ACTION: Act for Mason team member, former Rockhampton student and journalist Nikkii Joyce.
ACTION: Act for Mason team member, former Rockhampton student and journalist Nikkii Joyce. Contributed

Death of Yeppoon baby sparked Sunday's walk

FOUR months after a six-month Yeppoon boy died, the community is no closer to answers as to why or how.

The death sparked former Rockhampton woman Nikkii Joyce, who has been a foster carer, to take action - setting up Walk for Mason Rockhampton to be held tomorrow.

Ms Joyce has worked as a journalist reporting on children in the welfare system and currently works for emergency services in south-east Queensland.

She is also a Pyjama Angel.

"The Pyjama Foundation for me in my role is about giving kids in the child welfare system an additional positive role model and influence in their life to whom they can rely on and come to for support. So the children can still be with their parents or in care with family or foster carers," Ms Joyce said.

The Walk for Mason Rockhampton event is being supported by Livingstone Mayor Bill Ludwig, Cr Jan Kelly and Keppel MP Brittany Lauga.

Walk for Mason Rockhampton

A 4km walk on Sunday that will start at Alf Kele Memorial Park at 10am and cross over Rockhampton's iconic Fitzroy River. The event concludes back at the park with a free sausage sizzle and a special performance by a central Queensland legend. Register attendance online for your chance to win a special prize. www.facebook.com/actformason/
 

 

"If we are going to make a difference long-term in relation to child protection and domestic violence there needs to be greater levels of community awareness and support for affected families as well as a focus driving generational attitude change," Mayor Ludwig said.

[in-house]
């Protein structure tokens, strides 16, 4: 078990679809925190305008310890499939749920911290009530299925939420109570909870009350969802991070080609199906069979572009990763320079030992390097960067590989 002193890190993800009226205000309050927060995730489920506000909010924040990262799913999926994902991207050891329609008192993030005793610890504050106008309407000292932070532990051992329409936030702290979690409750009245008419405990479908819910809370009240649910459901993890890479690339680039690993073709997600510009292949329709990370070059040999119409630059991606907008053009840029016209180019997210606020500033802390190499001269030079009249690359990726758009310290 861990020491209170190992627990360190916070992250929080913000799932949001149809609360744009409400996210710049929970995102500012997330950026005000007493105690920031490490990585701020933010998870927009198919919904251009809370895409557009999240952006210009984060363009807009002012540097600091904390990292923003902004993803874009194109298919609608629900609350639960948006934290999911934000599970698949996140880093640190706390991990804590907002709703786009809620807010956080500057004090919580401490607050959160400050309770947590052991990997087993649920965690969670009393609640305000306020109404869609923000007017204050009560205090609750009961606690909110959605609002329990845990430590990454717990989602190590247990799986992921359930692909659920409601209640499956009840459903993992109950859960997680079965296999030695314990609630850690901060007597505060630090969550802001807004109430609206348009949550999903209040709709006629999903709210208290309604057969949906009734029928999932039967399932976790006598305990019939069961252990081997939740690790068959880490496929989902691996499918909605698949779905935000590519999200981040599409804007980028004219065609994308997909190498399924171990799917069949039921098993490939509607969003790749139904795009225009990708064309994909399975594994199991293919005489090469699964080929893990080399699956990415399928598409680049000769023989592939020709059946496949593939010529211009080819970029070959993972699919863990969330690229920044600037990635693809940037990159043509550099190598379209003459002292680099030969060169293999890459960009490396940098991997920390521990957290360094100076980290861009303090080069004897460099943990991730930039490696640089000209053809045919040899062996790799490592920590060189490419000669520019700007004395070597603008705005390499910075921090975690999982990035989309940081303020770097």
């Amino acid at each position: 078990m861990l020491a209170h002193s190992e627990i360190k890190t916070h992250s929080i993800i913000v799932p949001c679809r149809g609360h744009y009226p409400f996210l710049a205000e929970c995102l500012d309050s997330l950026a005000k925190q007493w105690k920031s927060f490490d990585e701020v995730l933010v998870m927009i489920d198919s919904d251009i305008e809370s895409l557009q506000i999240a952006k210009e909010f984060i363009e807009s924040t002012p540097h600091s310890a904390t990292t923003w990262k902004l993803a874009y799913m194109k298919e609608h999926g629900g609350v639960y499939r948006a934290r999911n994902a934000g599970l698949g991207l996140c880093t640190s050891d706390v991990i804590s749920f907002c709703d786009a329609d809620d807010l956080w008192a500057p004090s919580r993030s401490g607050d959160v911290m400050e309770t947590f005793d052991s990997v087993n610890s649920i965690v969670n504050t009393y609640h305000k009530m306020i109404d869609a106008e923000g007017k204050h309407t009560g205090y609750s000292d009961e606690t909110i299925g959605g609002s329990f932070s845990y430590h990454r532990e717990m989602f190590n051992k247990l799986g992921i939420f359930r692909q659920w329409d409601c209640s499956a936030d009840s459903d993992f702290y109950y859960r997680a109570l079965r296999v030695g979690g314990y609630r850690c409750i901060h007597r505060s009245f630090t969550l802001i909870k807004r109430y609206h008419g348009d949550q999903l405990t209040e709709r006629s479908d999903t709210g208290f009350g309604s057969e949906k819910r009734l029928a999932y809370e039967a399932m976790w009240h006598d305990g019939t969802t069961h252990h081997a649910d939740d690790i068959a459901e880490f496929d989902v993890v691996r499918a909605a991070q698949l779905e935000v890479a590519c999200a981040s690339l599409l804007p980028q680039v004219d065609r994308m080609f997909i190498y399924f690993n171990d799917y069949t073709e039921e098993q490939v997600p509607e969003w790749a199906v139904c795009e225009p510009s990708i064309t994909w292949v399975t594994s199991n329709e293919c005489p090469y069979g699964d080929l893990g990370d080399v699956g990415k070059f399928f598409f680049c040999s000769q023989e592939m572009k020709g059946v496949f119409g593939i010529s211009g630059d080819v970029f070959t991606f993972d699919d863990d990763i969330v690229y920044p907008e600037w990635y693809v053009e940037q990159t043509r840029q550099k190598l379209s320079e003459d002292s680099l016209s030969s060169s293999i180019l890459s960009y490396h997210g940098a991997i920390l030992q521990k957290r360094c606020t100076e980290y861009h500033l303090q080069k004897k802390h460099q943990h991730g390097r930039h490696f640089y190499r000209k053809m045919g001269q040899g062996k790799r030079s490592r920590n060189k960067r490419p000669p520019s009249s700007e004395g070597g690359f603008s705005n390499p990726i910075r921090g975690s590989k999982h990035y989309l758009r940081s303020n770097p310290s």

He will perform an original song Take A Stand for the little boy his community lost and for those still at risk.

Last month, Act for Mason met with key community members working in child safety. Alcohol and drug abuse, domestic violence and poverty/disadvantage were identified as the big three factors putting children at risk.

Shadow child safety spokeswoman Ros Bates said the death of Mason Lee, of Caboolture, uncovered the disarray in the child safety system.

"Tragically in March this year a six-month old baby died at Yeppoon after being missed by child safety officers despite concerns being raised in January," Ms Bates said.

"His death occurred while waiting in an investigation backlog at the Rockhampton child safety service centre."

She said in October last year more than 65 cases were closed in Rockhampton - 23 of which were confirmed cases of abuse, the highest in the region.

"Rockhampton is in a worse state than Caboolture and staff are stretched to the limit," Ms Bates said.

"The crisis and growing backlogs engulfing child safety investigations are nothing short of a scandal."

Child Safety Minister Shannon Fentiman said like all Queenslanders, she wants to see justice for Mason Lee.

"I will not jeopardise matters before the court by commenting on the specifics of his case," Ms Fentiman said.

The comments from the Opposition are disappointing given that the most recent data shows we are tracking in the right direction in the central Queensland region, despite an increase in calls and notifications.

"We expect to see continued improvement as 129 new child safety workers hit the ground, including 11 new child safety staff in the central Queensland region, including seven in Rockhampton alone," she said.



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